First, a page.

>> > 3. Add metadata to the plugin site indicating vulnerable plugins to
>> > inform admins who already have the plugin installed.
>> >
>>
>> I think 1 and 3 is ok, but 2 is a little bit to harsh (depends on the type
>> or severity of vulnerability). I think if 1 and 3 is available an admin can
>> decide on his own whether to install a plugin or not.
>>
>> --
>> You received this message because you are subscribed to the Google Groups
>> "Jenkins Developers" group.
>> To unsubscribe from this group and stop receiving emails from it, send an
>> email to [hidden email].
>> To view this discussion on the web visit
>> https://groups.google.com/d/msgid/jenkinsci-dev/F19A59C9-3A7B-43AC-B116-498D0F88E80F%40gmail.com.
>> For more options, visit https://groups.google.com/d/optout.
>
>
> --
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>
> For more options, visit https://groups.google.com/d/optout.

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Re: Dealing with vulnerable plugins

Michael Neale-2
In reply to this post by Daniel Beck
I like the sound of it, and seems a well trodden path as used by those other projects mentioned.

On Wednesday, November 2, 2016 at 11:59:28 PM UTC+11, Daniel Beck wrote:
Hi everyone,

When the security team receives a report about a plugin, we try to contact the maintainer and work with them to fix the issue. But between unmaintained plugins, unresponsive maintainers, or maintainers with no time to fix even security vulnerabilities, this doesn't always work out.

Unfortunately, the security team does not have the capacity to fix all security vulnerabilities in all plugins -- so we may have reports, but no way to fix the reported problems. Just sitting on the reports and hoping for a new maintainer to dump the issues on is not a solution.

So what can we do instead?

My plan is that we adopt a policy similar to that of Wordpress[1] and Drupal[2] (and possibly Typo3[3]):

We try to contact the maintainer. If they refuse (no time, no interest), or don't respond in a timely manner (several weeks), and the security team doesn't have the capacity to fix it, do the following:

1. Publish a security advisory about the plugin, describing the nature of the vulnerability as usual, but noting that there is no fix other than no longer using the plugin (if there are workarounds, include them).
2. Stop publishing the vulnerable plugin on the Jenkins update site.
3. Add metadata to the plugin site indicating vulnerable plugins to inform admins who already have the plugin installed.

#1 and #2 can be implemented immediately, but #3 needs infra and core support. That said, it's more of a 'convenience' feature. The important bits really are #1 and #2.

I will implement this plan going forward unless there are well-reasoned objections.

Daniel

1: <a href="https://wordpress.org/about/security/" target="_blank" rel="nofollow" onmousedown="this.href=&#39;https://www.google.com/url?q\x3dhttps%3A%2F%2Fwordpress.org%2Fabout%2Fsecurity%2F\x26sa\x3dD\x26sntz\x3d1\x26usg\x3dAFQjCNG_d7b_33iU6Gx6cPf1j94t14D6nQ&#39;;return true;" onclick="this.href=&#39;https://www.google.com/url?q\x3dhttps%3A%2F%2Fwordpress.org%2Fabout%2Fsecurity%2F\x26sa\x3dD\x26sntz\x3d1\x26usg\x3dAFQjCNG_d7b_33iU6Gx6cPf1j94t14D6nQ&#39;;return true;">https://wordpress.org/about/security/
2: <a href="https://www.drupal.org/security-team" target="_blank" rel="nofollow" onmousedown="this.href=&#39;https://www.google.com/url?q\x3dhttps%3A%2F%2Fwww.drupal.org%2Fsecurity-team\x26sa\x3dD\x26sntz\x3d1\x26usg\x3dAFQjCNHWQUy1aN7bNYT-9omJQadDeN7cyQ&#39;;return true;" onclick="this.href=&#39;https://www.google.com/url?q\x3dhttps%3A%2F%2Fwww.drupal.org%2Fsecurity-team\x26sa\x3dD\x26sntz\x3d1\x26usg\x3dAFQjCNHWQUy1aN7bNYT-9omJQadDeN7cyQ&#39;;return true;">https://www.drupal.org/security-team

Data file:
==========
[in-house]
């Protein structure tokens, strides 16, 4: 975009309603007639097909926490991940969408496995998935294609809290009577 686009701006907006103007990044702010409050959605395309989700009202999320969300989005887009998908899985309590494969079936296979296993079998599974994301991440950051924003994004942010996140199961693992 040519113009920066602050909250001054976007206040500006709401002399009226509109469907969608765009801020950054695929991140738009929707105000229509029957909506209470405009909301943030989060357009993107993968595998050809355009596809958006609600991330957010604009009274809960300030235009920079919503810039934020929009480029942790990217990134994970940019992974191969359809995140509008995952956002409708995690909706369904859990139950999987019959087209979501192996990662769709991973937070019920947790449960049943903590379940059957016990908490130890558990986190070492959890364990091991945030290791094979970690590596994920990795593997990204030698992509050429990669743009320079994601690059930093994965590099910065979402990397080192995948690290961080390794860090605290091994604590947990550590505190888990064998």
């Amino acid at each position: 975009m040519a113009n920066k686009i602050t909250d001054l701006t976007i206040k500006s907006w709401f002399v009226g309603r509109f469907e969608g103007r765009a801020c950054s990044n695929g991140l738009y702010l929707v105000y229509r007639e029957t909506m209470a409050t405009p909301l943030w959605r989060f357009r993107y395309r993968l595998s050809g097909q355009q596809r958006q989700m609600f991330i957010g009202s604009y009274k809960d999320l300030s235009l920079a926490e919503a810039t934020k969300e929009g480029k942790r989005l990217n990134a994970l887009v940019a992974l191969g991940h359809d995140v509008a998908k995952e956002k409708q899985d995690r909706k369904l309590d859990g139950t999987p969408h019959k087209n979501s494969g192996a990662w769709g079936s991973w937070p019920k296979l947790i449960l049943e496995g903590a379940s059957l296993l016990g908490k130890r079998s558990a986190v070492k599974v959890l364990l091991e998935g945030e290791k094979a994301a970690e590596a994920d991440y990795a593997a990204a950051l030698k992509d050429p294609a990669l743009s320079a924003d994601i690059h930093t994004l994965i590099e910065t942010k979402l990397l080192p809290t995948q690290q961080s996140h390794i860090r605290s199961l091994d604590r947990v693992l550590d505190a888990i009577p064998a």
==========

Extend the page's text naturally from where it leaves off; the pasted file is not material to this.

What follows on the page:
3: I found <a href="https://typo3.org/teams/security/security-bulletins/typo3-extensions/typo3-ext-sa-2016-020/" target="_blank" rel="nofollow" onmousedown="this.href=&#39;https://www.google.com/url?q\x3dhttps%3A%2F%2Ftypo3.org%2Fteams%2Fsecurity%2Fsecurity-bulletins%2Ftypo3-extensions%2Ftypo3-ext-sa-2016-020%2F\x26sa\x3dD\x26sntz\x3d1\x26usg\x3dAFQjCNF5Hht-PuAiFAHmkrdomw9HsLt3nw&#39;;return true;" onclick="this.href=&#39;https://www.google.com/url?q\x3dhttps%3A%2F%2Ftypo3.org%2Fteams%2Fsecurity%2Fsecurity-bulletins%2Ftypo3-extensions%2Ftypo3-ext-sa-2016-020%2F\x26sa\x3dD\x26sntz\x3d1\x26usg\x3dAFQjCNF5Hht-PuAiFAHmkrdomw9HsLt3nw&#39;;return true;">https://typo3.org/teams/security/security-bulletins/typo3-extensions/typo3-ext-sa-2016-020/ which indicates they use a similar approach.


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Re: Dealing with vulnerable plugins

Daniel Beck
In reply to this post by Daniel Beck

> On 02.11.2016, at 13:59, Daniel Beck <[hidden email]> wrote:
>
> 3. Add metadata to the plugin site indicating vulnerable plugins to inform admins who already have the plugin installed.

FTR this feature made it into 2.40 and Oliver accepted it into 2.32.2. Some screenshots in the core PR.

https://github.com/jenkinsci/jenkins/pull/2680 
https://github.com/jenkinsci/backend-update-center2/pull/96 
https://github.com/jenkins-infra/backend-jenkins-plugin-info-plugin/pull/11 

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Re: Dealing with vulnerable plugins

Daniel Beck
In reply to this post by Daniel Beck

> On 02.11.2016, at 13:59, Daniel Beck <[hidden email]> wrote:
>
> 2. Stop publishing the vulnerable plugin on the Jenkins update site.

FTR this has now been implemented for the first time[1].

The circumstances that led here were a bit different than were discussed before though: The maintainer of the plugin, Chris Price, was actually quite responsive, but the discussion with him resulted in the decision that the plugin should just be removed.

1: https://jenkins.io/security/advisory/2017-03-20/#pipeline-classpath-step-plugin-allowed-script-security-sandbox-bypass